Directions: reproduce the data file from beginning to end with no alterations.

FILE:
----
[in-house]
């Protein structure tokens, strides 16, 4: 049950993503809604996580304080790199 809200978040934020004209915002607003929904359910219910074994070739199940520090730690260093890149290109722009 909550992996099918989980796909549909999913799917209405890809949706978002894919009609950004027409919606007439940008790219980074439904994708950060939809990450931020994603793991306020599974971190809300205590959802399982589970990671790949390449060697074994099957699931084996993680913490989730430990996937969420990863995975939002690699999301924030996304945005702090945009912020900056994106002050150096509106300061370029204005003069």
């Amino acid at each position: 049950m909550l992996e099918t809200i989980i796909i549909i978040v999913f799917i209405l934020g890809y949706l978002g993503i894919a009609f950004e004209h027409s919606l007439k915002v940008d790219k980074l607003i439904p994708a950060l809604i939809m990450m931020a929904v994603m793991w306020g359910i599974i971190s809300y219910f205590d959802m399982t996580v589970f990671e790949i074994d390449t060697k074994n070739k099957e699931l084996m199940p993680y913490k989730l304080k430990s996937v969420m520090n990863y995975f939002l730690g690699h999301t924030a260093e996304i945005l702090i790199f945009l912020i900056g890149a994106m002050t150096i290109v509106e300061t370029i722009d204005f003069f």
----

[in-house]
């Protein structure tokens, strides 16, 4: 049950993503809604996580304080790199 809200978040934020004209915002607003929904359910219910074994070739199940520090730690260093890149290109722009 909550992996099918989980796909549909999913799917209405890809949706978002894919009609950004027409919606007439940008790219980074439904994708950060939809990450931020994603793991306020599974971190809300205590959802399982589970990671790949390449060697074994099957699931084996993680913490989730430990996937969420990863995975939002690699999301924030996304945005702090945009912020900056994106002050150096509106300061370029204005003069």
């Amino acid at each position: 049950m909550l992996e099918t809200i989980i796909i549909i978040v999913f799917i209405l934020g890809y949706l978002g993503i894919a009609f950004e004209h027409s919606l007439k915002v940008d790219k980074l607003i439904p994708a950060l809604i939809m990450m931020a929904v994603m793991w306020g359910i599974i971190s809300y219910f205590d959802m399982t996580v589970f990671e790949i074994d390449t060697k074994n070739k099957e699931l084996m199940p993680y913490k989730l304080k430990s996937v969420m520090n990863y995975f939002l730690g690699h999301t924030a260093e996304i945005l702090i790199f945009l912020i900056g890149a994106m002050t150096i290109v509106e300061t370029i722009d204005f003069f």